Men Should Stop Using Cannabis 6 Months Before Trying to Conceive, Experts Say
The advice stems from new research into the possible effects of cannabis' active ingredient tetrahydrocannabinol (THC) on sperm.
December 20, 2018
As more and more states are passing progressive laws around cannabis use, science is stepping up to the plate to give users more information about its active ingredient tetrahydrocannabinol (THC). Researchers are investigating all different angles of its effects on teens, adults, pregnant women, and now, men who are trying to conceive. Based on a new study out of Duke Health, published in the journal Epigenetics, experts say men would do well to want to refrain from cannabis use for six months before trying for a baby.
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A release from Duke University Medical Center notes that much like previous research around tobacco, pesticides, flame retardants, and even obesity, THC can certainly affect epigenetics—the study of changes in organisms caused by modification of gene expression rather than alteration of the genetic code itself—according to their findings. In this case, that means that cannabis use could create structural and regulatory changes in the DNA of users' sperm.
The Duke research was conducted on both rats and in a very small study of 24 men. In the human study, men who were defined as regular cannabis users smoked cannabis at least weekly during the previous six months. The researchers then compared their sperm to that of men who hadn't used cannabis in the past six months and not more than 10 times over the course of their lives. They noticed that the higher the concentration of THC in a man's urine, the more pronounced their sperm's genetic changes were.
Ultimately, they observed that THC appears to target genes in two major cellular pathways and alters DNA methylation, a process essential to normal development. The release explains that one of the pathways is involved in helping bodily organs reach their full size, while the other involves a large number of genes that regulate growth during development. Both pathways can become dysregulated in some cancers.
That said, researchers don't know what these DNA changes mean for babies, noting that it's unclear whether they'll be passed down to the next generation or lead to a particular downstream effect.
"What we have found is that the effects of cannabis use on males and their reproductive health are not completely null, in that there's something about cannabis use that affects the genetic profile in sperm," said Scott Kollins, Ph.D., professor in psychiatry and behavioral sciences at Duke and senior author of the study. "We don't yet know what that means, but the fact that more and more young males of child-bearing age have legal access to cannabis is something we should be thinking about."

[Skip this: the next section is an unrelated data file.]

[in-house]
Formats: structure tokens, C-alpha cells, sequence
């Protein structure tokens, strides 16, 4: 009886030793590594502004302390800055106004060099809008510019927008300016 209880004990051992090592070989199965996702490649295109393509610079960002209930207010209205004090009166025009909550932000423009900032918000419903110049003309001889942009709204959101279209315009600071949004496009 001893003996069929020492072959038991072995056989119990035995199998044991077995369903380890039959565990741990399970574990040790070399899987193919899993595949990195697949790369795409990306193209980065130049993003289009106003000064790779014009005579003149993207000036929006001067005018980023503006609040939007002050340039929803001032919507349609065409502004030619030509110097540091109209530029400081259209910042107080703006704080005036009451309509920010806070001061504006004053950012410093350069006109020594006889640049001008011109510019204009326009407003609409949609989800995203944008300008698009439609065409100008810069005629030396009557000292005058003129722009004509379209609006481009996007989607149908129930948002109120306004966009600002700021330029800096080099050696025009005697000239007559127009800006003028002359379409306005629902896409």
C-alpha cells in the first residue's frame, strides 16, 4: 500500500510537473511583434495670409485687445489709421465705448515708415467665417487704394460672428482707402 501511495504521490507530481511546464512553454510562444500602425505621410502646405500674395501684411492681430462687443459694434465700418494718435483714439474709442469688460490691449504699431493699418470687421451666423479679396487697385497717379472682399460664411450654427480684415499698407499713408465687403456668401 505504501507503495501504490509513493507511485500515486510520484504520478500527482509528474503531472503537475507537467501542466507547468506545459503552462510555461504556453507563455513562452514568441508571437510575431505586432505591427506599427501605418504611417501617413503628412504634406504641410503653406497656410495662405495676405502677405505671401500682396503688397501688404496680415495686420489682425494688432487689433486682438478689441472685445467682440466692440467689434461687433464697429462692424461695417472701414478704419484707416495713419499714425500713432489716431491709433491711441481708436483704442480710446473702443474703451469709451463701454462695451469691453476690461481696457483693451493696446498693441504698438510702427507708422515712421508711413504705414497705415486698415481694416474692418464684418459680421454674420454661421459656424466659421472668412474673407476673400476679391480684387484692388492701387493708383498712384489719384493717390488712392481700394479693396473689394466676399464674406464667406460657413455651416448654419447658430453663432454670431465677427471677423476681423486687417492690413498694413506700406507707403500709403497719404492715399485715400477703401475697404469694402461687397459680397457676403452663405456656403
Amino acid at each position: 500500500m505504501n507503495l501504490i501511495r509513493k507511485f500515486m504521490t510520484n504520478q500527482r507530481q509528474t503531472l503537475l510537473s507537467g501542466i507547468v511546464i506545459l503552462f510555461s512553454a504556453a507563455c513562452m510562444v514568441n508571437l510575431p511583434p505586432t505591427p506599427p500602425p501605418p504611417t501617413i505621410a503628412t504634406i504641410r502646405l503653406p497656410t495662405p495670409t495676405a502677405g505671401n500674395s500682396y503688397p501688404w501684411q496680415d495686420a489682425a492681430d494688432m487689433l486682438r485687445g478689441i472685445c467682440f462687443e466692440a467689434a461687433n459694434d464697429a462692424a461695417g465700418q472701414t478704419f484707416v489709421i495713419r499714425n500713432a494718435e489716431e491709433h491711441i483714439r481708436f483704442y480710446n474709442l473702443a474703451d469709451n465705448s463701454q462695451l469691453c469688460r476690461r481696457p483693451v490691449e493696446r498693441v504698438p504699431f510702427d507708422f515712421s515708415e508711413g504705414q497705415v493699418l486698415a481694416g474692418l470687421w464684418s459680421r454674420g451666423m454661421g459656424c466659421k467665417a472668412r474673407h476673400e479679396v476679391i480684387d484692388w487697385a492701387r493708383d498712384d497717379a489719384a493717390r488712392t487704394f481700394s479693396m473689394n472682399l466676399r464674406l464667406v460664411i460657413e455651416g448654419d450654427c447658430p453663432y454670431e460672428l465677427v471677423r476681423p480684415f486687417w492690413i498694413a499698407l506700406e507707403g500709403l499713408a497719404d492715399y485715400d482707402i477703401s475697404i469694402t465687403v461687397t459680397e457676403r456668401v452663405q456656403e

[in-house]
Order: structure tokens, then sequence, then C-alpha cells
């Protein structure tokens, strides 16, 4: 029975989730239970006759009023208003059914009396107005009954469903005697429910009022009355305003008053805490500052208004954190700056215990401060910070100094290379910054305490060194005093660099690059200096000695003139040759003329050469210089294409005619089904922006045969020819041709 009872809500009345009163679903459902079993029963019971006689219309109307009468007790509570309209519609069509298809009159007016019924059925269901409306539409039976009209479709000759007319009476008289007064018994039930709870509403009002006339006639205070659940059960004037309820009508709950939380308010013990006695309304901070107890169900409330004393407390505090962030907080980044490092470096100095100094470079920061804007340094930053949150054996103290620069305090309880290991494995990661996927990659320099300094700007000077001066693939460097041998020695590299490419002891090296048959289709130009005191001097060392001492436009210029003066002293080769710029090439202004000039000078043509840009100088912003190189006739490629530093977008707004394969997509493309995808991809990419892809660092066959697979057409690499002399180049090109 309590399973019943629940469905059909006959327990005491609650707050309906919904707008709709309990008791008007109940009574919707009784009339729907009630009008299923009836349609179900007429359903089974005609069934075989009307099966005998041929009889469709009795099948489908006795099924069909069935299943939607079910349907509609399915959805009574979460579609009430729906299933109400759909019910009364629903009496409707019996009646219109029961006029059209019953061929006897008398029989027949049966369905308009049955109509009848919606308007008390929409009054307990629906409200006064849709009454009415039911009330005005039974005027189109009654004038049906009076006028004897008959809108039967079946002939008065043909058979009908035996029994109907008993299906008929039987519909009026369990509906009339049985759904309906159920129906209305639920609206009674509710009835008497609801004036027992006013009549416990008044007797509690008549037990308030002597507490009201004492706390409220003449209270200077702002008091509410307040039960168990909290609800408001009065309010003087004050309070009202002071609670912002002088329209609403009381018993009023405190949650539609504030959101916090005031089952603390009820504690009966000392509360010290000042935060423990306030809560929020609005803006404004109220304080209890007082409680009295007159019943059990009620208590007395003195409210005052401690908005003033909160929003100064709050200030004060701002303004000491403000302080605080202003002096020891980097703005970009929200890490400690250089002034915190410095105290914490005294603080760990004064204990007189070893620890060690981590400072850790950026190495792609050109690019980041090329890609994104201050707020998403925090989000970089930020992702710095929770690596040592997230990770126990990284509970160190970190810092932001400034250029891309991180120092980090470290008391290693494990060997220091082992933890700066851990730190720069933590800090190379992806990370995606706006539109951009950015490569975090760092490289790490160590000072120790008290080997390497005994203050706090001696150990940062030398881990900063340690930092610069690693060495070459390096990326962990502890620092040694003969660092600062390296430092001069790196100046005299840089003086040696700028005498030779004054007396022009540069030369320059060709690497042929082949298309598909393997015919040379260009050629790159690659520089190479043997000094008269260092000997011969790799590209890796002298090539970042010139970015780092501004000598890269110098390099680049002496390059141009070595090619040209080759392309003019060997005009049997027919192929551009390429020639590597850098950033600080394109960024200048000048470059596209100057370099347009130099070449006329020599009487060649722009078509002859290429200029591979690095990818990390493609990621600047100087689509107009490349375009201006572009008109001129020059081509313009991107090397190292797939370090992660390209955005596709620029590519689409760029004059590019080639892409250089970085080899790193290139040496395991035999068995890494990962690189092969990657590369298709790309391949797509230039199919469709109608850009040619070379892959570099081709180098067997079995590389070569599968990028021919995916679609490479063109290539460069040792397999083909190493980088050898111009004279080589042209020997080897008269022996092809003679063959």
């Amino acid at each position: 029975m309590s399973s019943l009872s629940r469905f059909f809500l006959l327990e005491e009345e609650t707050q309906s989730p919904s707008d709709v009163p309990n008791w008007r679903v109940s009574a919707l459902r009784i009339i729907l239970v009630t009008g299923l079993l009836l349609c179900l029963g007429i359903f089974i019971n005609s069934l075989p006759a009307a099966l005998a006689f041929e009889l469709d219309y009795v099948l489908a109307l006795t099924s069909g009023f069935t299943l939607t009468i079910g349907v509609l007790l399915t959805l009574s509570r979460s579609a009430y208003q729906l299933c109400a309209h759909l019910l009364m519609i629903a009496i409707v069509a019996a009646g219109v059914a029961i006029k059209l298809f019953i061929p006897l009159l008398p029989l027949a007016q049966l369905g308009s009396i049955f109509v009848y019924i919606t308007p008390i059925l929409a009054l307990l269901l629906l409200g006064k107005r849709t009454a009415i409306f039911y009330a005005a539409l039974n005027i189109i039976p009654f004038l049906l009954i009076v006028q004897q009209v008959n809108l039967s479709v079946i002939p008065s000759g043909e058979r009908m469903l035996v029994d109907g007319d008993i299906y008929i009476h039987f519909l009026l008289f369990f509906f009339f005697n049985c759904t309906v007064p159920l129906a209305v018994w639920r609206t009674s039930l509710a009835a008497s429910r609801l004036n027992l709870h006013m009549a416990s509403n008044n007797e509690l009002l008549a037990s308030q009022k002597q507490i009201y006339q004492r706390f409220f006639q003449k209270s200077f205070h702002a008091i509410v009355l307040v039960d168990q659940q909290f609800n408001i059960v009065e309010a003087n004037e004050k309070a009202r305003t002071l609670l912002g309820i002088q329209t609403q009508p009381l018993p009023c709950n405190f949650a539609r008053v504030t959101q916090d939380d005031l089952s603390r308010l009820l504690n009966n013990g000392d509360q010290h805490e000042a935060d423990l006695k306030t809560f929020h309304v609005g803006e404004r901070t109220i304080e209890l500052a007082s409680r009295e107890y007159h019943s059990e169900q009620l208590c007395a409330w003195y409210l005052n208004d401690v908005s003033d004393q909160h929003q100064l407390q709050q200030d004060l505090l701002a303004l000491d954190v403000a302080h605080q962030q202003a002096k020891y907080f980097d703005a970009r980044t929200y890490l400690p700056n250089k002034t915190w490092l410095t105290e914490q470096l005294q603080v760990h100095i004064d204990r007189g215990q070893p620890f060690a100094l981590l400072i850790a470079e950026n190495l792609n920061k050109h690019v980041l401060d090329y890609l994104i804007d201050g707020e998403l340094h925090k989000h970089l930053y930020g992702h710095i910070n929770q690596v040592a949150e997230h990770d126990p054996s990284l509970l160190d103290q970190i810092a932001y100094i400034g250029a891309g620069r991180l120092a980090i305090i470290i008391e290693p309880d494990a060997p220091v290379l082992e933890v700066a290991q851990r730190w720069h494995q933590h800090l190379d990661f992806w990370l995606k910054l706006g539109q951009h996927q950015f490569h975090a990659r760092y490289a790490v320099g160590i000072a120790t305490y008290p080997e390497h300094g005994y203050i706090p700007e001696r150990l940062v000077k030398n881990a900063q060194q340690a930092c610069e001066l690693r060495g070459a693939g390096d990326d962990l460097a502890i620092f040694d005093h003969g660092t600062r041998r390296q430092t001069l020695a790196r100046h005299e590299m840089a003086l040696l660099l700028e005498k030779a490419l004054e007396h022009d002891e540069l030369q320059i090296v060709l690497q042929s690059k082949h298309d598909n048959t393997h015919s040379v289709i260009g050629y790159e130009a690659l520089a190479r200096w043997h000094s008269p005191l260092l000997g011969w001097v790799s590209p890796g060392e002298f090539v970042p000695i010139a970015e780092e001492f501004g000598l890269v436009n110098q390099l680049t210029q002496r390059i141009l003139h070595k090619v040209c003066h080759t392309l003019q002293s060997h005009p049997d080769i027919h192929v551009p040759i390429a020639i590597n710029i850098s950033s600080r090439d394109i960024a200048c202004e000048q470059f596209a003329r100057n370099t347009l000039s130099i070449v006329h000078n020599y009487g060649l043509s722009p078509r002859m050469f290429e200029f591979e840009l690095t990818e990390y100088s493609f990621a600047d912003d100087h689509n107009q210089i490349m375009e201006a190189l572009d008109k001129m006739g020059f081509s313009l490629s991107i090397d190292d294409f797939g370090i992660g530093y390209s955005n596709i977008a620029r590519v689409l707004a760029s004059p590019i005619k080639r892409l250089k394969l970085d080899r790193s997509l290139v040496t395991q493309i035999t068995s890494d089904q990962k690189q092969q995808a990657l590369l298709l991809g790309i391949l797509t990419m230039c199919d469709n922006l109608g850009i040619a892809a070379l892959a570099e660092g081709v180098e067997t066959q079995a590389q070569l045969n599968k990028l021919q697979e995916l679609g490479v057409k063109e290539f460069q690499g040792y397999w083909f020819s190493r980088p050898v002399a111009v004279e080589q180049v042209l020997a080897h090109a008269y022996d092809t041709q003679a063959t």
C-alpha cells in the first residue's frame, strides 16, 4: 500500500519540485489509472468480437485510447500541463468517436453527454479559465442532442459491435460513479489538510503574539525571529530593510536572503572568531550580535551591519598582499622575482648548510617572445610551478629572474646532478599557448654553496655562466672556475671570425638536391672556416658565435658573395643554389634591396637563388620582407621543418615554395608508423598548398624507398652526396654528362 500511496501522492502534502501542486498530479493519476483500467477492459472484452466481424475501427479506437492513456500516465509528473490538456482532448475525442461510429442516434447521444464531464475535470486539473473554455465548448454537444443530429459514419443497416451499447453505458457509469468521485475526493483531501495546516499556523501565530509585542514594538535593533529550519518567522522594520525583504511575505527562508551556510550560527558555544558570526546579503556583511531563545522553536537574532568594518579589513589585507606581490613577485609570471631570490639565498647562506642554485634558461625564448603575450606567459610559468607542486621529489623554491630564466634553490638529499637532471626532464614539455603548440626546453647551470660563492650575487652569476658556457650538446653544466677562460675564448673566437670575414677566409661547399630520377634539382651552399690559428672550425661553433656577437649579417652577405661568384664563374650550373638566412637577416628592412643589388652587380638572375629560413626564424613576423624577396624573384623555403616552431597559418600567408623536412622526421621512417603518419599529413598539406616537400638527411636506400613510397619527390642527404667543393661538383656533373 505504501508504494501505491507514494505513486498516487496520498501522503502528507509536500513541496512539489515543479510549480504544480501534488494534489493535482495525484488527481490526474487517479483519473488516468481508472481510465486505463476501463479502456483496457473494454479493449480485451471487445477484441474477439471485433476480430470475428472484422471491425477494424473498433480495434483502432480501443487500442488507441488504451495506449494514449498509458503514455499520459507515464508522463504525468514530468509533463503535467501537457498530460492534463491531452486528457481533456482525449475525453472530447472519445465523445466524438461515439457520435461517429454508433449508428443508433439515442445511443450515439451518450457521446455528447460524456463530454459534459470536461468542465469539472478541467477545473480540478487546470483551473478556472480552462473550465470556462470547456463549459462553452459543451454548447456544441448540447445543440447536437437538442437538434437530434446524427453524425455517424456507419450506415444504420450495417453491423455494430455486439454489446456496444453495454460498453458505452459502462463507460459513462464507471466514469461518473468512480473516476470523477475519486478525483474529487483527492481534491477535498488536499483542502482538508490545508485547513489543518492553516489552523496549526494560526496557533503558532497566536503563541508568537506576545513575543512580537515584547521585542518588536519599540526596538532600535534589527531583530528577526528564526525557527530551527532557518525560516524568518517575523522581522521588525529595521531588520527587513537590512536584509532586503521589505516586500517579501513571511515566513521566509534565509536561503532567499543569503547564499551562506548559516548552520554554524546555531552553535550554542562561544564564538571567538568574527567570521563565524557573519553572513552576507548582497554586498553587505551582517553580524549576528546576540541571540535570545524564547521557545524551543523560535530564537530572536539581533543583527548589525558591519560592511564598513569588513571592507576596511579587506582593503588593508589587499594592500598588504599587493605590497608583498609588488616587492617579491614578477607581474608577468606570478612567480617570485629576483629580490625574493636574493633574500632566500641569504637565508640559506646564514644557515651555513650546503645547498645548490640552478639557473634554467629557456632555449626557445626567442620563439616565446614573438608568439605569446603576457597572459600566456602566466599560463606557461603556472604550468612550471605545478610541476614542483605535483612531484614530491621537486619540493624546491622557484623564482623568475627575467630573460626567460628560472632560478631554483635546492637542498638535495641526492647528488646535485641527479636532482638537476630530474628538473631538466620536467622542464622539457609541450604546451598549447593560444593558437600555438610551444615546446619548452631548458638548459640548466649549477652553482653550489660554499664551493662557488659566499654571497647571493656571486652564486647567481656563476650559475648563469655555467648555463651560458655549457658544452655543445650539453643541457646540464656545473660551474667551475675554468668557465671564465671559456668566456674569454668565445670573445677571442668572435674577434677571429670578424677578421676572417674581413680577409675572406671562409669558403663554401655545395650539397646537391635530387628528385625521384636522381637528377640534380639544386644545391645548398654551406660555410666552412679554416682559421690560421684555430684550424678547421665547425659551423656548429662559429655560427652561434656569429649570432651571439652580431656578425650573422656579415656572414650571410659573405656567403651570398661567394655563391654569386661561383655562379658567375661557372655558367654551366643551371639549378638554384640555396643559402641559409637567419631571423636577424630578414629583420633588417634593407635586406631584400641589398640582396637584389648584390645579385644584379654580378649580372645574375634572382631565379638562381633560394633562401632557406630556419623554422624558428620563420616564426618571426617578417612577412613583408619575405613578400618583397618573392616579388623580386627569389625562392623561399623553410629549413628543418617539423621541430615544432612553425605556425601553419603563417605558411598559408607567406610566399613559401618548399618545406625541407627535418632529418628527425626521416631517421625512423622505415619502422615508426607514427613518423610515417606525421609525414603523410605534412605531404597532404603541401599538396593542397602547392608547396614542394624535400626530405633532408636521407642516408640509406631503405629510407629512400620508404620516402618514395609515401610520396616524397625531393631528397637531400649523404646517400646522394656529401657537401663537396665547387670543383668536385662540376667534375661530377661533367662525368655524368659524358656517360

The authors also note that this research is just a jumping off point on the epigenetic effects of THC on sperm, and it was limited, given the number of men involved and the fact that it was not controlled for other factors like nutrition, sleep, alcohol use, and other lifestyle habits.
The next step will be to do similar research with larger groups and to see if curbing cannabis use will reverse changes in sperm. Another cool, next-level approach: testing the umbilical cord blood of babies born to dads with THC-altered sperm to determine what, if any epigenetic changes, might be passed down to a little one.
In the meantime, lead author Susan K. Murphy, Ph.D., associate professor and chief of the Division of Reproductive Sciences in obstetrics and gynecology at Duke, offered the following words of wisdom to cannabis users looking to become parents: "In the absence of a larger, definitive study, the best advice would be to assume these changes are going to be there. We don't know whether they are going to be permanent. I would say, as a precaution, stop using cannabis for at least six months before trying to conceive."